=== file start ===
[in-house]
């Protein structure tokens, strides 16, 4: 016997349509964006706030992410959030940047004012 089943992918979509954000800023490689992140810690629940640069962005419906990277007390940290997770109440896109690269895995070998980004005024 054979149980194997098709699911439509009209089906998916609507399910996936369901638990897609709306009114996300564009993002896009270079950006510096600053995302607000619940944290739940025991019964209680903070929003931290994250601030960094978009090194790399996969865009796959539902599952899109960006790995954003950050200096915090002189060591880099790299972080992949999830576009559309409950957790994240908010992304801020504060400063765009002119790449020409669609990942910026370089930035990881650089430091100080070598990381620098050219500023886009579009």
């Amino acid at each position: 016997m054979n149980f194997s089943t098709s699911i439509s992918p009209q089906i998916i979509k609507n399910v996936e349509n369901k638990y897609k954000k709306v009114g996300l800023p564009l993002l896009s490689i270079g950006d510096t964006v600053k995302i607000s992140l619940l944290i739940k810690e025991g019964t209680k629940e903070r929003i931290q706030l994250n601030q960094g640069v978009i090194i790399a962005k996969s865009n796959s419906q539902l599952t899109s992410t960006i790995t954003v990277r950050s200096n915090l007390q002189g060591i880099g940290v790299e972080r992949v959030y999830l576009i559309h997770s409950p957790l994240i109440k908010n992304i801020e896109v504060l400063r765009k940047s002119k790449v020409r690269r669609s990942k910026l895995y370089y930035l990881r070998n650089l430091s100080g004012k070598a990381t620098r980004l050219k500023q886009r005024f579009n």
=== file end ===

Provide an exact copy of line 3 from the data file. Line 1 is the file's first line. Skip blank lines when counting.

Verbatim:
């Amino acid at each position: 016997m054979n149980f194997s089943t098709s699911i439509s992918p009209q089906i998916i979509k609507n399910v996936e349509n369901k638990y897609k954000k709306v009114g996300l800023p564009l993002l896009s490689i270079g950006d510096t964006v600053k995302i607000s992140l619940l944290i739940k810690e025991g019964t209680k629940e903070r929003i931290q706030l994250n601030q960094g640069v978009i090194i790399a962005k996969s865009n796959s419906q539902l599952t899109s992410t960006i790995t954003v990277r950050s200096n915090l007390q002189g060591i880099g940290v790299e972080r992949v959030y999830l576009i559309h997770s409950p957790l994240i109440k908010n992304i801020e896109v504060l400063r765009k940047s002119k790449v020409r690269r669609s990942k910026l895995y370089y930035l990881r070998n650089l430091s100080g004012k070598a990381t620098r980004l050219k500023q886009r005024f579009n």